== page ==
Hospital earns Trauma Receiving Facility designation from state

Kay Schaaf, Director of Nursing and Chip Mintz, PA-C, hold a certificate
from the State of Montana that was recently presented to Prairie Community
Hospital designating the hospital as a Montana Trauma Receiving Facility. The designation came after a 5 year review process was completed ensuring requirements were fulfilled, based on available medical equipment as well as trauma training for PCH staff.

By Kay Johnson

It’s about being prepared to care for patients facing emergency situations. From car crashes, work related accidents to heart attacks — medical calamities come in all forms.
With the recent designation as a Trauma Receiving Facility by the State of Montana, the staff at Prairie Community Hospital hope to send a clear message — providing proficient care to those facing emergency situations is a top priority. 
“We’re taking trauma seriously,” said Chip Mintz, PA-C, who has been with the hospital since 1991. “It’s beneficial all the way around,” Mintz added of the designation. “We’re able to provide better care.”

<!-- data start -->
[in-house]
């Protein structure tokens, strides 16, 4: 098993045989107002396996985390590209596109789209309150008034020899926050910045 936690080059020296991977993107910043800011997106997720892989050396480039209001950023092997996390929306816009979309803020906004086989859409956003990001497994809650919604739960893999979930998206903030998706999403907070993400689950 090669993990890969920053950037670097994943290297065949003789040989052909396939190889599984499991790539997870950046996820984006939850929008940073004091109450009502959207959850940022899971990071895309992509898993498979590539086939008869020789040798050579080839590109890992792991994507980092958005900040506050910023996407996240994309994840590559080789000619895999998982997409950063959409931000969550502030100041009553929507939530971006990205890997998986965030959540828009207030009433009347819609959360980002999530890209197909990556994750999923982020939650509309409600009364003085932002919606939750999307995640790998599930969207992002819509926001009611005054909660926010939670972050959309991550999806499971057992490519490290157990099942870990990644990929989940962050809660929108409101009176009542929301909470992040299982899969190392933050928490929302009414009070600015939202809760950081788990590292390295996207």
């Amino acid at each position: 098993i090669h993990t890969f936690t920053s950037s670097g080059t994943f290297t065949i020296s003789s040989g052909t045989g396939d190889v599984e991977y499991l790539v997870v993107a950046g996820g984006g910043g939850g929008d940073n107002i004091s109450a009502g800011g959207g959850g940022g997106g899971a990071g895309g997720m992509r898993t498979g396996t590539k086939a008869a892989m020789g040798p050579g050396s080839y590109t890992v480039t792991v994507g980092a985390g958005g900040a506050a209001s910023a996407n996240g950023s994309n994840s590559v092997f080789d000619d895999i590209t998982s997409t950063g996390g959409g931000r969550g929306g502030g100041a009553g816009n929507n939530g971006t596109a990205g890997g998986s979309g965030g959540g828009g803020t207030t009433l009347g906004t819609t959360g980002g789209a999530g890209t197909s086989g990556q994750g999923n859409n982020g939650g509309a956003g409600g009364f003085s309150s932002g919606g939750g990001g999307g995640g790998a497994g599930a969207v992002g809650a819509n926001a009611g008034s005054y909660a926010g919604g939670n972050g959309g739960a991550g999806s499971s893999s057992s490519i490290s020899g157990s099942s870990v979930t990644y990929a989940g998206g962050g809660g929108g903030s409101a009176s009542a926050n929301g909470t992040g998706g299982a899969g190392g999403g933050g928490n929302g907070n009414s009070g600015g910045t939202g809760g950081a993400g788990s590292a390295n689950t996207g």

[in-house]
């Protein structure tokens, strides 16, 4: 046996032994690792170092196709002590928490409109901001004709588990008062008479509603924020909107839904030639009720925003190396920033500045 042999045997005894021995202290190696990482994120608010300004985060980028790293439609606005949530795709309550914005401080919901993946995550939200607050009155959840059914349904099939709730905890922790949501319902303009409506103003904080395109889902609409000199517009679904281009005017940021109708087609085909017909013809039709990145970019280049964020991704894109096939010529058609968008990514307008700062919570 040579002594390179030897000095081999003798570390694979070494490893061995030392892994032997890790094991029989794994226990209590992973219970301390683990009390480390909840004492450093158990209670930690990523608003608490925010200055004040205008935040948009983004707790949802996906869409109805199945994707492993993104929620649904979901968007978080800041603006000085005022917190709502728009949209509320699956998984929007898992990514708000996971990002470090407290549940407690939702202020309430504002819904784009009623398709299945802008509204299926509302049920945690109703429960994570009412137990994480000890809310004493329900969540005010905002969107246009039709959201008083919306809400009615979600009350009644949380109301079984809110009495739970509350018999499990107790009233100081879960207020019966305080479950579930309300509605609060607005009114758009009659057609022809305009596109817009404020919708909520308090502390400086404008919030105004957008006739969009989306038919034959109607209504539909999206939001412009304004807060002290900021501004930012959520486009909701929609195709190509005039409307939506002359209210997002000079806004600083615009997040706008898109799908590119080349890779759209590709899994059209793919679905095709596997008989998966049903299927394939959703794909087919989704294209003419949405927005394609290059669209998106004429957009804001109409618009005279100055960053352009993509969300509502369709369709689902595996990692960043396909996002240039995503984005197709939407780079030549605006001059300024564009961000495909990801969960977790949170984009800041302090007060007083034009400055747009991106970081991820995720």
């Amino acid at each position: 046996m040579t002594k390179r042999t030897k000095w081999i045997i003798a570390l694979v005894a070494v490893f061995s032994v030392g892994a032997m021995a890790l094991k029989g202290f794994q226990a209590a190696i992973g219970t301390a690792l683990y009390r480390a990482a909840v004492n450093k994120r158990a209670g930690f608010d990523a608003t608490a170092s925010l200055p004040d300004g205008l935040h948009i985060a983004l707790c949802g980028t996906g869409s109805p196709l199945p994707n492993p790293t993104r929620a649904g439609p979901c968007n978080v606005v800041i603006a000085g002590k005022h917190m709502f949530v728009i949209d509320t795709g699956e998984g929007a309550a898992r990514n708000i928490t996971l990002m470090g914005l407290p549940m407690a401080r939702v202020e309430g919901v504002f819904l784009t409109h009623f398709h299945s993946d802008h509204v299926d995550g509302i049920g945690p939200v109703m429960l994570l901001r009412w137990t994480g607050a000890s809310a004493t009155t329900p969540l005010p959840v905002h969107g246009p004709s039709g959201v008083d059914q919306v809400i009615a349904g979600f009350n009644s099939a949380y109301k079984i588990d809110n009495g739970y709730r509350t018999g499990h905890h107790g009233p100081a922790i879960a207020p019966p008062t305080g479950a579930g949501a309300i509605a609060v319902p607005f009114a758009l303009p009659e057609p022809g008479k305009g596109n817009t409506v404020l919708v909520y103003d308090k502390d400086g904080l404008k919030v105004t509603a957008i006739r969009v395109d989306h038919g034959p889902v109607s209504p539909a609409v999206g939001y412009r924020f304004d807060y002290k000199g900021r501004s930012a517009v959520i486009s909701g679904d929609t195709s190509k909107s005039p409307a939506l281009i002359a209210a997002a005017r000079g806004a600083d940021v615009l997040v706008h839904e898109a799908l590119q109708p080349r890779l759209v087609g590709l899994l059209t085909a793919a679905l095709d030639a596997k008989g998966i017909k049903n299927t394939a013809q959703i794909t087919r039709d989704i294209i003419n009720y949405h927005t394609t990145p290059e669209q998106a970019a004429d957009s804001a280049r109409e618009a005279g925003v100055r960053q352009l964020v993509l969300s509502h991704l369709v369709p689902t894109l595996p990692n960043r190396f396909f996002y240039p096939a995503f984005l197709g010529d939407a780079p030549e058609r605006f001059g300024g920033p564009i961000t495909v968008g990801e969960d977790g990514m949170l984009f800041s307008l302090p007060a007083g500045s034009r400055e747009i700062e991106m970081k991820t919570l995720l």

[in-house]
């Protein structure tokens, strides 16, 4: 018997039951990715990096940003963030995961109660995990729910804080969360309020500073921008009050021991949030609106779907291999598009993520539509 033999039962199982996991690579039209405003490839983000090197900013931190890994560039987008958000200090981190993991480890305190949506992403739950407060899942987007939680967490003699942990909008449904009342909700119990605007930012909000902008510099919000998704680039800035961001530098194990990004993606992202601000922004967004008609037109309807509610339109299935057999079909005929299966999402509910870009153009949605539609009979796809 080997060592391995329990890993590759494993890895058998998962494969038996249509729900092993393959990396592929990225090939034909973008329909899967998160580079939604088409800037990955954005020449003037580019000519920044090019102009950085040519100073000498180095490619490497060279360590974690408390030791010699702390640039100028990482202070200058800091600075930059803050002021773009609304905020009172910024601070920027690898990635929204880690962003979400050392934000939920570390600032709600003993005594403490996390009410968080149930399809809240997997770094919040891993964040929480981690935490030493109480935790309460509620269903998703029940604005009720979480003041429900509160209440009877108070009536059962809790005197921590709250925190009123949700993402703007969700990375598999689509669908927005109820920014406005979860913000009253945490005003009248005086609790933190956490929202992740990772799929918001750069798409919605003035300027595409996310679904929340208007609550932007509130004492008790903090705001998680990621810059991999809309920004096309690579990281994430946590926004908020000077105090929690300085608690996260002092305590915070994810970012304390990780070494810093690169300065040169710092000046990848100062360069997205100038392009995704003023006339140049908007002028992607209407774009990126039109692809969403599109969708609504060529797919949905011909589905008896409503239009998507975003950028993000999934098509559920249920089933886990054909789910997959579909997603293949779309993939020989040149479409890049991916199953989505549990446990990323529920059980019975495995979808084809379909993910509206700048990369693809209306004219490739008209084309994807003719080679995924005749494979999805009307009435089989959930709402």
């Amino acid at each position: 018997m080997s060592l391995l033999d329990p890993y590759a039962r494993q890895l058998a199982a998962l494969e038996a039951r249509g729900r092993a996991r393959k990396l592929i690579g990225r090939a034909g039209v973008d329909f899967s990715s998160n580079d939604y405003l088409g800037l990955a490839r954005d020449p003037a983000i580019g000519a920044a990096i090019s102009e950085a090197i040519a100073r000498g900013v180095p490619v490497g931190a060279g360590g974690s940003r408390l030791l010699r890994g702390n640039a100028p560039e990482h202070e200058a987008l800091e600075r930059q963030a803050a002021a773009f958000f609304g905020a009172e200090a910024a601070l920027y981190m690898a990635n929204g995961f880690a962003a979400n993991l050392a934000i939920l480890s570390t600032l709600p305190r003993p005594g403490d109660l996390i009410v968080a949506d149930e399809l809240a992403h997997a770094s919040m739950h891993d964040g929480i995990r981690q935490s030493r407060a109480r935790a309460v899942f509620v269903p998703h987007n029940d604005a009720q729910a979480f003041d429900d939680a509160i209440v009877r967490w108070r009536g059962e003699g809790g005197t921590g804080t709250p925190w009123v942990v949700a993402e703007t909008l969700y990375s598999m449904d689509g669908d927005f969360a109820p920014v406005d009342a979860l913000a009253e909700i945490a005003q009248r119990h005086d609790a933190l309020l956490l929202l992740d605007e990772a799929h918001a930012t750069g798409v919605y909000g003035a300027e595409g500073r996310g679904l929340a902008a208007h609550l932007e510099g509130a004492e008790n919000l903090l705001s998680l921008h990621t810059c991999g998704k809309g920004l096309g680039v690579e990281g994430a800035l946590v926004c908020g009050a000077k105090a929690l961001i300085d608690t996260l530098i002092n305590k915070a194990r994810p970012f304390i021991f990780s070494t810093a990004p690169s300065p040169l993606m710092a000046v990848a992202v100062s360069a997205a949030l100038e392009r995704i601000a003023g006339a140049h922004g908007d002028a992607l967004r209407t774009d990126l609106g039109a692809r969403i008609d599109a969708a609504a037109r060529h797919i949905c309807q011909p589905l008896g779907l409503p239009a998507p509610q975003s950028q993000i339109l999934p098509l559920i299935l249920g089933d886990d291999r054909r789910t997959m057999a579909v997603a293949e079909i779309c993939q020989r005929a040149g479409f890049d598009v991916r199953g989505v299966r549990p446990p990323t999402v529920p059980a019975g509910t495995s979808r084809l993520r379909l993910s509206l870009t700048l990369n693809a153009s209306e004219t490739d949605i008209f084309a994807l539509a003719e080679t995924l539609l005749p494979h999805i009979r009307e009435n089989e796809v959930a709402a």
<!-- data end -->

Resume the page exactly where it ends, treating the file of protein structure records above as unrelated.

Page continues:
The state designation was given to the hospital at the conclusion of a review process that took about 5 years to complete. Part of the review required the hospital fulfill certain obligations centered on having available medical equipment at the hospital as well as providing trauma training for PCH staff. It also included on-site visits from state medical consultants.
Much of the credit for receiving the designation rests with Trauma Coordinator Amanda Gustad, according to Director of Nursing Kay Schaaf. Gustad, along with the PCH nursing team worked to purchase equipment and complete required training before state approval could be granted. 
PCH is the 40th out of 60 Montana hospitals to receive this designation.
The designation incorporates the hospital into a statewide trauma system designed to ensure that all severely injured patients are quickly evaluated, treated, and transported to trauma hospitals appropriate to the severity of injuries.
The trauma designation also provides assurance that the staff and medical providers are adequately trained, optimizing the use of their resources and providing swift transfer of patients needing further care at a regional trauma facility. 
On average PCH provides care in about 24 trauma situations a year, Mintz said. 
With the increase of traffic on I-94 due to the Bakken oil boom, PCH Administrator Parker Powell estimates those numbers will likely rise.
“We can see it rising in the next year if the traffic continues,” Powell said.
The one year provisional designation will be followed by a full 3-year designation after an on-site visit is completed.

Published January 23, 2013

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